Text and Photos by Henrylito D. Tacio
Most Filipinos are familiar with the sweet and luscious mango. After all, it is the country’s fruit icon. Known in the science world as Mangifera indica, it has been cultivated for over 4,000 years.
Mango boasts an impressive nutritional profile. As a matter of fact, several studies have linked mango and its nutrients to health benefits, including immunity, digestive health, and eyesight, as well as a lower risk of certain cancers.
But what most Filipinos are not aware of is that mango leaves are equally as important when it comes to health benefits. As a matter of fact, extracts of the local mango leaves have shown great potential as cosmetic ingredients with good antioxidant, anti-aging, and whitening properties, according to the Philippine Journal of Science in its April 2021 issue.
This was the result of the study conducted by a team of researchers led by Arsenia B. Sapin of the National Institute of Molecular Biology and Biotechnology of the University of the Philippines Los Baños.
While mango has been one of the top three produced and exported crops in the country, most studies centered on the industry profitability, mainly on breeding, fruit production, and processing.
“Unlike in other countries, very few in the Philippines have explored the potential and utilization of the non-fruit parts of the mango, such as the bark and leaves,” Sapin said in a statement circulated by the Department of Science and Technology (DOST).
The research on the “Evaluation of the Bioactivities of Natural Phenolics from Mango (Mangifera indica Linn) Leaves for Cosmetic Industry Applications,” investigated samples of fresh leaves of mango cultivars (carabao, apple mango, pico, sinaging, and sipsipin) collected from San Miguel, Bulacan to explore its possible cosmetic applications.
Studies done on the nutritional value of mango leaves showed they are rich in vitamins like Vitamin C, vitamin A, and vitamin B. It also contains other compounds like steroids, alkaloids, riboflavin, thiamin, phenolic, beta-carotene, and flavonoids, among others.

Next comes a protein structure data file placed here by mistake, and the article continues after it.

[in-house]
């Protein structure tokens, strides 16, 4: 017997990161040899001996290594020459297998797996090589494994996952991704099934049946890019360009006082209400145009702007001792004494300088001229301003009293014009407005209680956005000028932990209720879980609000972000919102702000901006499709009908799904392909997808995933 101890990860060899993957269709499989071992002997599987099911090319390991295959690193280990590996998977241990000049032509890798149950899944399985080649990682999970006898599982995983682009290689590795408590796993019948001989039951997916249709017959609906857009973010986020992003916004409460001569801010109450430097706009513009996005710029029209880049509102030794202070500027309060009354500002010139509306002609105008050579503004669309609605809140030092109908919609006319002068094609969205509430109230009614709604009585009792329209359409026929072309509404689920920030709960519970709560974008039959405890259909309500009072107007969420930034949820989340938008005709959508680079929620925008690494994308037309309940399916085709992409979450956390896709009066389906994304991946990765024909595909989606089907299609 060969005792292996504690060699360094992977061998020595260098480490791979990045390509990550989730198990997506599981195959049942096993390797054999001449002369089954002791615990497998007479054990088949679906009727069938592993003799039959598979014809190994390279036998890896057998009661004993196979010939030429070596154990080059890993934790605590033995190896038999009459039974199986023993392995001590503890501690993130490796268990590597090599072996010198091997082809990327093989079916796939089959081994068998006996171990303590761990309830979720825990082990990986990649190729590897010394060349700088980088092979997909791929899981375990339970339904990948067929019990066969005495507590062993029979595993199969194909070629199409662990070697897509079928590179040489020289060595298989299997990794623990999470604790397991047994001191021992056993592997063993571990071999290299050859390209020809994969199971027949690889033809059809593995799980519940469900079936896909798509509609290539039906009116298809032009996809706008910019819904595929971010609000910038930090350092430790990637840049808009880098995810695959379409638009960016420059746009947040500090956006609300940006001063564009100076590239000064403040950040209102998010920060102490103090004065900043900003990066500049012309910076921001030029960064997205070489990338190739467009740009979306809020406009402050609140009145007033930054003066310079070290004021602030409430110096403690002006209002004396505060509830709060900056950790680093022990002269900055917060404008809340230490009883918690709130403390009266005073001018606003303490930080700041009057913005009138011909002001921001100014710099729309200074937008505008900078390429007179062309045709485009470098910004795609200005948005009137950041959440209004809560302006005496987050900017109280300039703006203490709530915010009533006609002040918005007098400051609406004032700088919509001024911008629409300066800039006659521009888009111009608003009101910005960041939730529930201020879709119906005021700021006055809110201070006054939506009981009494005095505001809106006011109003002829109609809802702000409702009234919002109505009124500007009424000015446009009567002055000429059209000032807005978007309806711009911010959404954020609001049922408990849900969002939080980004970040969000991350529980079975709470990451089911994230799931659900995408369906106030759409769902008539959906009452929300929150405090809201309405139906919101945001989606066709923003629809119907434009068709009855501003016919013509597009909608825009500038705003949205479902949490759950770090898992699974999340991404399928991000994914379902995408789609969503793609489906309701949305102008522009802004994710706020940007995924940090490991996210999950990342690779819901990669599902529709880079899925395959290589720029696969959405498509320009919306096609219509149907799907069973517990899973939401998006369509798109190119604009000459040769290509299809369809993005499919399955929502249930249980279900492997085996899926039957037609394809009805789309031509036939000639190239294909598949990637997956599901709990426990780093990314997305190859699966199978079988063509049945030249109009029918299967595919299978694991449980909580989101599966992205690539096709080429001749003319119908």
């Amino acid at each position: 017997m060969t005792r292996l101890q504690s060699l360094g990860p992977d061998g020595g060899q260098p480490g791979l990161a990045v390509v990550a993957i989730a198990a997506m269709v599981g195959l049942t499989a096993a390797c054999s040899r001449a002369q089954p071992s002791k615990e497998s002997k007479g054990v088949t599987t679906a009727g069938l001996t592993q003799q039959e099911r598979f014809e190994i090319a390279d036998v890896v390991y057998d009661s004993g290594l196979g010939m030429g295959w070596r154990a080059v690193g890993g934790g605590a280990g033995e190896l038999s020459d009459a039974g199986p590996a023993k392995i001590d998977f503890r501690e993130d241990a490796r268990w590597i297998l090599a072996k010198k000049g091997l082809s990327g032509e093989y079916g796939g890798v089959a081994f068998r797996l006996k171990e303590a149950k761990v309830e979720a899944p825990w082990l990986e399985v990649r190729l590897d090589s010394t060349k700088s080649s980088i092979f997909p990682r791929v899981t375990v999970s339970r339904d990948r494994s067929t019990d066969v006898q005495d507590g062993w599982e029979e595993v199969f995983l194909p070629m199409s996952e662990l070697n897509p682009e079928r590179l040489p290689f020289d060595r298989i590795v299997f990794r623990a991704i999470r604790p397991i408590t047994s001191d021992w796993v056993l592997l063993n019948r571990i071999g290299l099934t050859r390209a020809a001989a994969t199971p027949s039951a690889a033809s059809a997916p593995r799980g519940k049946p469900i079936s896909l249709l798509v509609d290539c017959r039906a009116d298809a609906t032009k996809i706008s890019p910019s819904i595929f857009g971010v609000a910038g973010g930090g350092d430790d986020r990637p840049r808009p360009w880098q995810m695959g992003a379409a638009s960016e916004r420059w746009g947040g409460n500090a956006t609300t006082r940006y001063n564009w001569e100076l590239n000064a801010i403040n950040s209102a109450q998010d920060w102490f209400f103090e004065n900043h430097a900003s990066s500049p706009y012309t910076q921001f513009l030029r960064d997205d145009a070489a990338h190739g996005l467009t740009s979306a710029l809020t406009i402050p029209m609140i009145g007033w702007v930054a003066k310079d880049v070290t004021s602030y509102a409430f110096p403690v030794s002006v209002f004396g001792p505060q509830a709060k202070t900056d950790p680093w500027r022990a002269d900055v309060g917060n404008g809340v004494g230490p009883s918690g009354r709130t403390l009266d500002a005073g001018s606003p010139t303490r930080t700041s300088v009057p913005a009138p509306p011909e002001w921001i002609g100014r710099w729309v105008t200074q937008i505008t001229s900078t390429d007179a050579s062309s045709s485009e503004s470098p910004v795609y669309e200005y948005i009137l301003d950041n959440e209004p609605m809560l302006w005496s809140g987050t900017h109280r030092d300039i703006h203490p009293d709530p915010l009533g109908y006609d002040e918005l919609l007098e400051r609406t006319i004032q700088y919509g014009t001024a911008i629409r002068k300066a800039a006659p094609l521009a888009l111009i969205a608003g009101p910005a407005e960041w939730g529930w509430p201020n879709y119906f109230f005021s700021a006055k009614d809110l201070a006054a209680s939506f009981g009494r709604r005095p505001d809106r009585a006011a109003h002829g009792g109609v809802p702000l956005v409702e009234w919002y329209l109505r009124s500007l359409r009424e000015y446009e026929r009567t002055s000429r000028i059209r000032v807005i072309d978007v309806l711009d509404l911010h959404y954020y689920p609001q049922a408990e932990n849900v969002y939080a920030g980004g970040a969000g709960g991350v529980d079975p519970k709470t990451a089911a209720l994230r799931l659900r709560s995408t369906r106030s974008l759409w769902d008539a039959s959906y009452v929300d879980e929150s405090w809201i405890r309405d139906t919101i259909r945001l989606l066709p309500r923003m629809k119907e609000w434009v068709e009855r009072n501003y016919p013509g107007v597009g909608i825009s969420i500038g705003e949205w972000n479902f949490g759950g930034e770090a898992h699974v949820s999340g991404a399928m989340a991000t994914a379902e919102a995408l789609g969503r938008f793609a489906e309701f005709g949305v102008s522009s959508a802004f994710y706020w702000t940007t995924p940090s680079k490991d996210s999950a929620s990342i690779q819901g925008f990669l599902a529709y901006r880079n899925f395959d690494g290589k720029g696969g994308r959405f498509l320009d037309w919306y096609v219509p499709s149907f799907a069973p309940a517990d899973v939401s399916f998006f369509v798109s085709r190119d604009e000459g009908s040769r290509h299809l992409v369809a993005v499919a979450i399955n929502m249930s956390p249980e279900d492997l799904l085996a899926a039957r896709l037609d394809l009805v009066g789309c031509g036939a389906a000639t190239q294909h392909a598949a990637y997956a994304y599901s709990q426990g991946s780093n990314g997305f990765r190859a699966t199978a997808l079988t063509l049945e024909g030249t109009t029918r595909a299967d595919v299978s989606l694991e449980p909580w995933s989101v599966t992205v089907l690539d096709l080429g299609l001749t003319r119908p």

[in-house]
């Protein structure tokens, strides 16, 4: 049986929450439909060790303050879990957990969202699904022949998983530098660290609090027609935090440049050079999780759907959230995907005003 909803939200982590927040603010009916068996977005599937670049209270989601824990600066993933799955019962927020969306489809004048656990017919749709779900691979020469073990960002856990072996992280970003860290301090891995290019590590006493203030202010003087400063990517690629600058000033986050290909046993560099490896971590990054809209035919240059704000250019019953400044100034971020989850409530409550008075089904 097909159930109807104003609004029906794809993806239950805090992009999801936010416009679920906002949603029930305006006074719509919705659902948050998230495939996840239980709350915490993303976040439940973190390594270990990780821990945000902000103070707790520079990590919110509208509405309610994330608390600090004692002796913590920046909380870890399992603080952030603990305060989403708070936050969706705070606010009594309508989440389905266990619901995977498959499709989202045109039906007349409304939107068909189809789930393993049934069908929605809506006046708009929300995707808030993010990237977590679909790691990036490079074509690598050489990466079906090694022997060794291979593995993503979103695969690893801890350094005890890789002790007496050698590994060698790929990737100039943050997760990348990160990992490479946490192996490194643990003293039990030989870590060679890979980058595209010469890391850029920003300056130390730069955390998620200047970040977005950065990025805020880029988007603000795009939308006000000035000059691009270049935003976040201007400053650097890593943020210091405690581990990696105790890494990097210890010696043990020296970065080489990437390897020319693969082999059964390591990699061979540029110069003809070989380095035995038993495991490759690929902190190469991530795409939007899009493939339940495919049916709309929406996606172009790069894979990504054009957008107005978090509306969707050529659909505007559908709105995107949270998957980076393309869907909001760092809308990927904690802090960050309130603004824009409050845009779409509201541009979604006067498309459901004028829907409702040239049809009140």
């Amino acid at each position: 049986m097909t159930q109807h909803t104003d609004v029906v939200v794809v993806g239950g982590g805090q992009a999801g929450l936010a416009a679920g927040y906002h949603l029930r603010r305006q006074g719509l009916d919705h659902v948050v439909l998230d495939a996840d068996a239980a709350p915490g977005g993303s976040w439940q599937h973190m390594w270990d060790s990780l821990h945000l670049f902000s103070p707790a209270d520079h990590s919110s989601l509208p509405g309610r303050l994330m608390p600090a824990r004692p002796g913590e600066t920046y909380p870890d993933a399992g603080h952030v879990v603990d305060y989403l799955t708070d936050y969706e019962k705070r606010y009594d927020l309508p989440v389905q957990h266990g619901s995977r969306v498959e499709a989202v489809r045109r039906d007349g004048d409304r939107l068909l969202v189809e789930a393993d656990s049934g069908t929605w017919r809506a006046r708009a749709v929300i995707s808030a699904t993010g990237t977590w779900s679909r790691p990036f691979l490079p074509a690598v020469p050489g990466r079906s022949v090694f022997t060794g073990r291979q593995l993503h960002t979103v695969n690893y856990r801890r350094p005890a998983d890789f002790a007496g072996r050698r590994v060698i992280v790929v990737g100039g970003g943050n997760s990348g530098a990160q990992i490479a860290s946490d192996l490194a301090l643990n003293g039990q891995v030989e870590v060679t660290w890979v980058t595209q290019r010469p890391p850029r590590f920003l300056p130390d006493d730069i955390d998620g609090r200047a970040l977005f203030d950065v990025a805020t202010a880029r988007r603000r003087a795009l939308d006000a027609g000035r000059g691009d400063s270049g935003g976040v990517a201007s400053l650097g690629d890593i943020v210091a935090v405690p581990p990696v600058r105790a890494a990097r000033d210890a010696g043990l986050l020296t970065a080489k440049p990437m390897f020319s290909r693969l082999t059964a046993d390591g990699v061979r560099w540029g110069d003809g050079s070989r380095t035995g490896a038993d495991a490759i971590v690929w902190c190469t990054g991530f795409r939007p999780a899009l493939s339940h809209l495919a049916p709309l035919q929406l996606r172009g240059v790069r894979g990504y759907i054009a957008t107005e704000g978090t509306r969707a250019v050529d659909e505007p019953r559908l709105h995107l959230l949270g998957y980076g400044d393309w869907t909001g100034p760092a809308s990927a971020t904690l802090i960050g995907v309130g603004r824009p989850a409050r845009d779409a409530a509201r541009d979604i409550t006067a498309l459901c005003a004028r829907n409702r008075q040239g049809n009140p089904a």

Mango leaves likewise contain several beneficial plant compounds, including polyphenols. Mangiferin, a polyphenol found in many plants but in especially high amounts in mango and mango leaves.
Sapin’s team looked for the presence of polyphenolic compounds in the local mango leaves, along with the antioxidant capacity and inhibitory effect against elastase and tyrosinase – enzymes which cause aging and darkening of the skin.
Outside the Philippines, mango leaves have proven its application in food, pharmaceuticals, and cosmetics. In fact, there has been an approved patent, such as that of Loreal’s, on the extraction and application of polyphenols from mango leaves.
Among the interesting findings of the study were as follows:
· In terms of skin whitening extracts from young leaves of pico and carabao varieties were most potent in inhibiting tyrosinase, the skin darkening enzyme. On the other hand, among the extracts from the mature leaves, the apple mango exhibited the greatest potency. While these extracts are better whitening agents than the ascorbic acid, such is not the case with kojic acid.